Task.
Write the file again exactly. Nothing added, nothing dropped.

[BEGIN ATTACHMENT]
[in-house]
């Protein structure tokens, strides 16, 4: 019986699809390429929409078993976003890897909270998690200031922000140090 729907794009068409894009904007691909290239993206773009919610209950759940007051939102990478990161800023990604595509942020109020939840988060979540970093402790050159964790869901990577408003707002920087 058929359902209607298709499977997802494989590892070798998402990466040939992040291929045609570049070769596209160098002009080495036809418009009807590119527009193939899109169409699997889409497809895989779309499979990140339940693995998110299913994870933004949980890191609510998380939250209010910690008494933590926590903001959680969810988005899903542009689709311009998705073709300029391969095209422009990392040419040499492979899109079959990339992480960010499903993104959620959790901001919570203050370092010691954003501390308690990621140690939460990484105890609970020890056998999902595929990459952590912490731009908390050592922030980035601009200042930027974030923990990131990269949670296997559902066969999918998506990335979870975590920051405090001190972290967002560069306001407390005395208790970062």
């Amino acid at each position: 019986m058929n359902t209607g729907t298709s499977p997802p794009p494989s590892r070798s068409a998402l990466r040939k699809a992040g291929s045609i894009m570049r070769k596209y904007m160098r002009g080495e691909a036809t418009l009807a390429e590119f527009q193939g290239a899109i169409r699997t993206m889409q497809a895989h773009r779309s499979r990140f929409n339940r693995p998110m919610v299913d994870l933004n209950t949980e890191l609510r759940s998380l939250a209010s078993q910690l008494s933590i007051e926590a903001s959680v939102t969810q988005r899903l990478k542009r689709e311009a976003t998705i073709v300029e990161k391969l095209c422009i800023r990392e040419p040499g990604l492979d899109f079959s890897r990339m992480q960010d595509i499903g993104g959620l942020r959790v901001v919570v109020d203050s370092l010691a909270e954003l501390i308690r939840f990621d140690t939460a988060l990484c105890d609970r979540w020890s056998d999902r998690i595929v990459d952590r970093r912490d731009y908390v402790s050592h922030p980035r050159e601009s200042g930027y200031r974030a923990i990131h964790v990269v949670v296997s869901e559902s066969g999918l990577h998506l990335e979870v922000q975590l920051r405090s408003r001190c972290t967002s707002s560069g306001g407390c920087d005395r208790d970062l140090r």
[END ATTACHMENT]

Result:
[in-house]
């Protein structure tokens, strides 16, 4: 019986699809390429929409078993976003890897909270998690200031922000140090 729907794009068409894009904007691909290239993206773009919610209950759940007051939102990478990161800023990604595509942020109020939840988060979540970093402790050159964790869901990577408003707002920087 058929359902209607298709499977997802494989590892070798998402990466040939992040291929045609570049070769596209160098002009080495036809418009009807590119527009193939899109169409699997889409497809895989779309499979990140339940693995998110299913994870933004949980890191609510998380939250209010910690008494933590926590903001959680969810988005899903542009689709311009998705073709300029391969095209422009990392040419040499492979899109079959990339992480960010499903993104959620959790901001919570203050370092010691954003501390308690990621140690939460990484105890609970020890056998999902595929990459952590912490731009908390050592922030980035601009200042930027974030923990990131990269949670296997559902066969999918998506990335979870975590920051405090001190972290967002560069306001407390005395208790970062």
């Amino acid at each position: 019986m058929n359902t209607g729907t298709s499977p997802p794009p494989s590892r070798s068409a998402l990466r040939k699809a992040g291929s045609i894009m570049r070769k596209y904007m160098r002009g080495e691909a036809t418009l009807a390429e590119f527009q193939g290239a899109i169409r699997t993206m889409q497809a895989h773009r779309s499979r990140f929409n339940r693995p998110m919610v299913d994870l933004n209950t949980e890191l609510r759940s998380l939250a209010s078993q910690l008494s933590i007051e926590a903001s959680v939102t969810q988005r899903l990478k542009r689709e311009a976003t998705i073709v300029e990161k391969l095209c422009i800023r990392e040419p040499g990604l492979d899109f079959s890897r990339m992480q960010d595509i499903g993104g959620l942020r959790v901001v919570v109020d203050s370092l010691a909270e954003l501390i308690r939840f990621d140690t939460a988060l990484c105890d609970r979540w020890s056998d999902r998690i595929v990459d952590r970093r912490d731009y908390v402790s050592h922030p980035r050159e601009s200042g930027y200031r974030a923990i990131h964790v990269v949670v296997s869901e559902s066969g999918l990577h998506l990335e979870v922000q975590l920051r405090s408003r001190c972290t967002s707002s560069g306001g407390c920087d005395r208790d970062l140090r």